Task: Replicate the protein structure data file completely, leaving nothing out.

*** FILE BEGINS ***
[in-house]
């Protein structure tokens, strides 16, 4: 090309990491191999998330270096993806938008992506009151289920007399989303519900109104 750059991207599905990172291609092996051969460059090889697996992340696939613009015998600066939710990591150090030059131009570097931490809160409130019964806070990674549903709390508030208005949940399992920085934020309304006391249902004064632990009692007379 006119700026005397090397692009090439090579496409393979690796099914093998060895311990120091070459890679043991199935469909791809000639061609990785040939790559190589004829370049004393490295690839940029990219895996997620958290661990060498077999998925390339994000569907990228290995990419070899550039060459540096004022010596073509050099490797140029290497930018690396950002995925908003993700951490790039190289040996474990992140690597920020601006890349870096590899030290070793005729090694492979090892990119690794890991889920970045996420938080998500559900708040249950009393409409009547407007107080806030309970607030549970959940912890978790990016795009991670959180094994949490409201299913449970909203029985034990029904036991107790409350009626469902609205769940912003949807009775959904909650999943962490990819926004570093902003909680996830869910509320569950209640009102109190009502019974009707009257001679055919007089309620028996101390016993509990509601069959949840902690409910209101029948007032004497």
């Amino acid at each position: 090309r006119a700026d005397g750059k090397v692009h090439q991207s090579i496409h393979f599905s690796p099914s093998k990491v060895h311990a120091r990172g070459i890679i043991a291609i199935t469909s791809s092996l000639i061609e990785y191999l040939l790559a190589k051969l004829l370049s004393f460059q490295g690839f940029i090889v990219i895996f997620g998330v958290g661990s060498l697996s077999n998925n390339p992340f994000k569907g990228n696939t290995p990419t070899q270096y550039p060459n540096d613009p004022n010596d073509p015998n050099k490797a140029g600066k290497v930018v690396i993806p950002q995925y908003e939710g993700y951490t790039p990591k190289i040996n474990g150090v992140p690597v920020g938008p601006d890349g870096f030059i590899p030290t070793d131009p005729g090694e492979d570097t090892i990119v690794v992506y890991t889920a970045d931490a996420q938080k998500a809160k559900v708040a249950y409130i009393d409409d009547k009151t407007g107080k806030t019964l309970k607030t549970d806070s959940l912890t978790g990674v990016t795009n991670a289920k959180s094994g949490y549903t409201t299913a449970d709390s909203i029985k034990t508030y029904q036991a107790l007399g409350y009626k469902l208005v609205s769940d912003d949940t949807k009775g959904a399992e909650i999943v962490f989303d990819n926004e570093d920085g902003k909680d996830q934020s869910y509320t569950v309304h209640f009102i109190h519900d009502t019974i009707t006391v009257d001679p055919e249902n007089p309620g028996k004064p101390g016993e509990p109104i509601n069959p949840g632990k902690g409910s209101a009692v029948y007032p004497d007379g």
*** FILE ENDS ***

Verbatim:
[in-house]
């Protein structure tokens, strides 16, 4: 090309990491191999998330270096993806938008992506009151289920007399989303519900109104 750059991207599905990172291609092996051969460059090889697996992340696939613009015998600066939710990591150090030059131009570097931490809160409130019964806070990674549903709390508030208005949940399992920085934020309304006391249902004064632990009692007379 006119700026005397090397692009090439090579496409393979690796099914093998060895311990120091070459890679043991199935469909791809000639061609990785040939790559190589004829370049004393490295690839940029990219895996997620958290661990060498077999998925390339994000569907990228290995990419070899550039060459540096004022010596073509050099490797140029290497930018690396950002995925908003993700951490790039190289040996474990992140690597920020601006890349870096590899030290070793005729090694492979090892990119690794890991889920970045996420938080998500559900708040249950009393409409009547407007107080806030309970607030549970959940912890978790990016795009991670959180094994949490409201299913449970909203029985034990029904036991107790409350009626469902609205769940912003949807009775959904909650999943962490990819926004570093902003909680996830869910509320569950209640009102109190009502019974009707009257001679055919007089309620028996101390016993509990509601069959949840902690409910209101029948007032004497």
């Amino acid at each position: 090309r006119a700026d005397g750059k090397v692009h090439q991207s090579i496409h393979f599905s690796p099914s093998k990491v060895h311990a120091r990172g070459i890679i043991a291609i199935t469909s791809s092996l000639i061609e990785y191999l040939l790559a190589k051969l004829l370049s004393f460059q490295g690839f940029i090889v990219i895996f997620g998330v958290g661990s060498l697996s077999n998925n390339p992340f994000k569907g990228n696939t290995p990419t070899q270096y550039p060459n540096d613009p004022n010596d073509p015998n050099k490797a140029g600066k290497v930018v690396i993806p950002q995925y908003e939710g993700y951490t790039p990591k190289i040996n474990g150090v992140p690597v920020g938008p601006d890349g870096f030059i590899p030290t070793d131009p005729g090694e492979d570097t090892i990119v690794v992506y890991t889920a970045d931490a996420q938080k998500a809160k559900v708040a249950y409130i009393d409409d009547k009151t407007g107080k806030t019964l309970k607030t549970d806070s959940l912890t978790g990674v990016t795009n991670a289920k959180s094994g949490y549903t409201t299913a449970d709390s909203i029985k034990t508030y029904q036991a107790l007399g409350y009626k469902l208005v609205s769940d912003d949940t949807k009775g959904a399992e909650i999943v962490f989303d990819n926004e570093d920085g902003k909680d996830q934020s869910y509320t569950v309304h209640f009102i109190h519900d009502t019974i009707t006391v009257d001679p055919e249902n007089p309620g028996k004064p101390g016993e509990p109104i509601n069959p949840g632990k902690g409910s209101a009692v029948y007032p004497d007379g």